BEIJING: Middle class consumers in China are generally more pessimistic and place far more importance on personal wealth than their counterparts in mature markets, Kantar research has shown.
According to the media research firm's new Global Consumer Perspectives survey, which tracks consumers across 10 markets, people living in emerging-world countries including China, Turkey and South Africa have generally "unhappy" and "pessimistic" attitudes to life, while the opposite is the case for people in Germany, the US and UK.
Kantar measured optimism by tracking the proportion of respondents in each nation who believed "there is a lot I can do to change my life". The researchers also asked people whether they were "happy" or "unhappy" with their present standard of living.
Brazil was an outlier among the emerging markets tracked by Kantar, with middle class consumers remaining optimistic about the future, despite being 20% less likely than the global average to be happy with their present circumstances. In all, 58% of Brazilians said they were hopeful they could change their lives.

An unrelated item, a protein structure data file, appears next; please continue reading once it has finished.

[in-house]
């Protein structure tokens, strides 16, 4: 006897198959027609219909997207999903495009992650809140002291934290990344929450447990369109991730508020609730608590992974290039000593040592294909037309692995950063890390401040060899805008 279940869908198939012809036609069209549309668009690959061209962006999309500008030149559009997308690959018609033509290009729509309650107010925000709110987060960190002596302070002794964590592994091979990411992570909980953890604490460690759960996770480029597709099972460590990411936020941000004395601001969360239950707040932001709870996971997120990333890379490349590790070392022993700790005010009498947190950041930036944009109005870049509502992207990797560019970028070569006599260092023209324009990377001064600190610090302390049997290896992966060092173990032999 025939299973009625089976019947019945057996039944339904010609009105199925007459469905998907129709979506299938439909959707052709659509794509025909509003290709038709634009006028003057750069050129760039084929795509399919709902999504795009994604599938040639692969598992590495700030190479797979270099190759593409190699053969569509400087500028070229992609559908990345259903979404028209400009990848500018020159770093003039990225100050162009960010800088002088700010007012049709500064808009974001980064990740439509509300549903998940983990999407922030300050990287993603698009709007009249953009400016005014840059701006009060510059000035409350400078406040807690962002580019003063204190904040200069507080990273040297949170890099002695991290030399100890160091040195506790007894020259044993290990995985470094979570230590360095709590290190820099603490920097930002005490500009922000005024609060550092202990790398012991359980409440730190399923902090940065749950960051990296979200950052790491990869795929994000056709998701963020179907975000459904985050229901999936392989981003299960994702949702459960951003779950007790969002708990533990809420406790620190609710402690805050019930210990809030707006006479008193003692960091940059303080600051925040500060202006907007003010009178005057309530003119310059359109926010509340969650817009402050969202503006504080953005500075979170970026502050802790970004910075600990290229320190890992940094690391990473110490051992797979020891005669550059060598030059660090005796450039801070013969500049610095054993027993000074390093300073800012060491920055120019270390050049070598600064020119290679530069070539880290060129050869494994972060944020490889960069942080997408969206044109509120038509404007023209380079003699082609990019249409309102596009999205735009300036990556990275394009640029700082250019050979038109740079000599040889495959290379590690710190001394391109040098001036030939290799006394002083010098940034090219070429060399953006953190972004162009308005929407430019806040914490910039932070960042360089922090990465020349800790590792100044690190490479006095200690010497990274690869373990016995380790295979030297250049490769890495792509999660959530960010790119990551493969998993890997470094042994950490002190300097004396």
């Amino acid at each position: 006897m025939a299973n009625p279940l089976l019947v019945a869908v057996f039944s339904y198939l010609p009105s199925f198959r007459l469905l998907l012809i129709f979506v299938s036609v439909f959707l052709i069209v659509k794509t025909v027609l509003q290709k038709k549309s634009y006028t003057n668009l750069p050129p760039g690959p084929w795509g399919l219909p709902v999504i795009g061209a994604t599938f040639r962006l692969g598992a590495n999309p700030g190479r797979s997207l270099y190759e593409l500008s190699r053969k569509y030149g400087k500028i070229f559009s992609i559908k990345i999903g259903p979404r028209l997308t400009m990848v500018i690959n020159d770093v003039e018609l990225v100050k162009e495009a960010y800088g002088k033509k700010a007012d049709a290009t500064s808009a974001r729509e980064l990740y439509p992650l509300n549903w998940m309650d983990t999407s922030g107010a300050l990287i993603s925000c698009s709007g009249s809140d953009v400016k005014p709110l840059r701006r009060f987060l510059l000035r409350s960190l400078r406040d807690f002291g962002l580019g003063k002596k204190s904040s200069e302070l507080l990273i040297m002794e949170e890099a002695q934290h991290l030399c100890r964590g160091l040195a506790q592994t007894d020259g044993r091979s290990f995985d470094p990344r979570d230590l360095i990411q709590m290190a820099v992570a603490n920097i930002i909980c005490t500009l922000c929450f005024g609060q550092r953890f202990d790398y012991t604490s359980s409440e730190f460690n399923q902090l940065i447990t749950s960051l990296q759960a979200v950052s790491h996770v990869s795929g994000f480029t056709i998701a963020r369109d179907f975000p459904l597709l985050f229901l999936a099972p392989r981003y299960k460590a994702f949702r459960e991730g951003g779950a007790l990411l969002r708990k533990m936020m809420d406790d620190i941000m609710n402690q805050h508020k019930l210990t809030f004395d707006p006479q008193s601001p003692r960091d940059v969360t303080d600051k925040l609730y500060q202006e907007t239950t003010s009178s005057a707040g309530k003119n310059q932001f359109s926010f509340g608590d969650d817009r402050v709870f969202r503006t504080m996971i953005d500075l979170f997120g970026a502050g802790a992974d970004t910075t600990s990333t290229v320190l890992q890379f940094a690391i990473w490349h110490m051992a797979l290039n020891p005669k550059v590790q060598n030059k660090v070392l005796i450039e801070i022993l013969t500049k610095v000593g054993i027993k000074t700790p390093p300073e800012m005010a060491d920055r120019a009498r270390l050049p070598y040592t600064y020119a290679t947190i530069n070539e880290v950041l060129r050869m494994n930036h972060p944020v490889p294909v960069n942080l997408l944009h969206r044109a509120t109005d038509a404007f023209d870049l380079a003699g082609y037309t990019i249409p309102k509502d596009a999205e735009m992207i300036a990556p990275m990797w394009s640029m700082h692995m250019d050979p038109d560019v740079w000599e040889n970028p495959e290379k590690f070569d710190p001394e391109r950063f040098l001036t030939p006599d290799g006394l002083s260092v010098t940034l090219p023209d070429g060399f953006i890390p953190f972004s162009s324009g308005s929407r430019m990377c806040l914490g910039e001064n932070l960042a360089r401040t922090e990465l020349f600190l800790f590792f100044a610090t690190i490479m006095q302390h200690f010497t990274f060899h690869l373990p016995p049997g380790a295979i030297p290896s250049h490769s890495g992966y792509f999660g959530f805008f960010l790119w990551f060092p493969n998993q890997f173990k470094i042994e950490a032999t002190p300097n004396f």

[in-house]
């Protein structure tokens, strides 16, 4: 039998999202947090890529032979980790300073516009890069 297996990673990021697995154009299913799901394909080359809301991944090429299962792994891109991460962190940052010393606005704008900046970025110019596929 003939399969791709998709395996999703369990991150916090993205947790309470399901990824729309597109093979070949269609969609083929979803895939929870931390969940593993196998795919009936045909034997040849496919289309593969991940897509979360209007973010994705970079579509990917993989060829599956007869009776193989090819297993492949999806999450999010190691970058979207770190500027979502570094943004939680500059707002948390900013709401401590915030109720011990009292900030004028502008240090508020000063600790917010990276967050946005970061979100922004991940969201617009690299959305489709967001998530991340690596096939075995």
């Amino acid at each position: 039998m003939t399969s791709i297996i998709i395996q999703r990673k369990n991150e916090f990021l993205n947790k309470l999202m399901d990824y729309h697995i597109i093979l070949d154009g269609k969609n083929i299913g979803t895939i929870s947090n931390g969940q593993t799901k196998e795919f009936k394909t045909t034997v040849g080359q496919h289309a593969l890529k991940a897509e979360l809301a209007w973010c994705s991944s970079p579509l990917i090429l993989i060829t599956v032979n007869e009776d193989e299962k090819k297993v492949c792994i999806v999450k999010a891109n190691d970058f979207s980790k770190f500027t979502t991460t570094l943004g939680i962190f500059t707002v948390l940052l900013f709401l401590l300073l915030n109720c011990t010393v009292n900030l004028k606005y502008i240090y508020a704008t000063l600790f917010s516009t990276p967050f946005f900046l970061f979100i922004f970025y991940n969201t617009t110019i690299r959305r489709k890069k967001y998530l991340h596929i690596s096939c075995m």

The variation in consumer mindsets between fast-growth economies in the global south and mature markets in North America and Europe contrasts with GDP trends.
The Kantar report also indexed responses on the issue of whether "money is the best measure of success". Chinese consumers were by far the most likely to agree with this statement, attaining an index reading of 262.
By contrast, consumers in the US (53) and UK (32) were far less likely to see money as important.
Commenting on the results, Sandy Livingstone, director for TGI Insights & Integration at Kantar Media, said: "While emerging economies are experiencing more rapid growth than the traditional western powers, the Global Consumer Perspectives report demonstrates that this growth is yet to translate into greater optimism among their middle-classes.
"At present the middle classes in the emerging economies seem to be so focussed on growth and keeping the boom going that there is little room for contemplation of happiness and optimism."
Data sourced from Kantar; additional content by Warc staff